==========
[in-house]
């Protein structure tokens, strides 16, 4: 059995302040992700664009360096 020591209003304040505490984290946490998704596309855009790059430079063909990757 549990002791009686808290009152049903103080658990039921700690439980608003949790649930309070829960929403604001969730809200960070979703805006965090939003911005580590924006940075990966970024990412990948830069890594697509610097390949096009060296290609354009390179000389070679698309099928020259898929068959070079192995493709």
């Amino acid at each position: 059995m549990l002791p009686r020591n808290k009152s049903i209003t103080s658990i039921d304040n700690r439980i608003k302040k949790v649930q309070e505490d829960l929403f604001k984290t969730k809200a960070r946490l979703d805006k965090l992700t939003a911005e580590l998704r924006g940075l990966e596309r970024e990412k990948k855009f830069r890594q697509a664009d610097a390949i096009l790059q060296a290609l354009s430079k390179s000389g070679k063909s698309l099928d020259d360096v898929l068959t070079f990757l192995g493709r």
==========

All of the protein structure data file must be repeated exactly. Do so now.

[in-house]
């Protein structure tokens, strides 16, 4: 059995302040992700664009360096 020591209003304040505490984290946490998704596309855009790059430079063909990757 549990002791009686808290009152049903103080658990039921700690439980608003949790649930309070829960929403604001969730809200960070979703805006965090939003911005580590924006940075990966970024990412990948830069890594697509610097390949096009060296290609354009390179000389070679698309099928020259898929068959070079192995493709």
């Amino acid at each position: 059995m549990l002791p009686r020591n808290k009152s049903i209003t103080s658990i039921d304040n700690r439980i608003k302040k949790v649930q309070e505490d829960l929403f604001k984290t969730k809200a960070r946490l979703d805006k965090l992700t939003a911005e580590l998704r924006g940075l990966e596309r970024e990412k990948k855009f830069r890594q697509a664009d610097a390949i096009l790059q060296a290609l354009s430079k390179s000389g070679k063909s698309l099928d020259d360096v898929l068959t070079f990757l192995g493709r």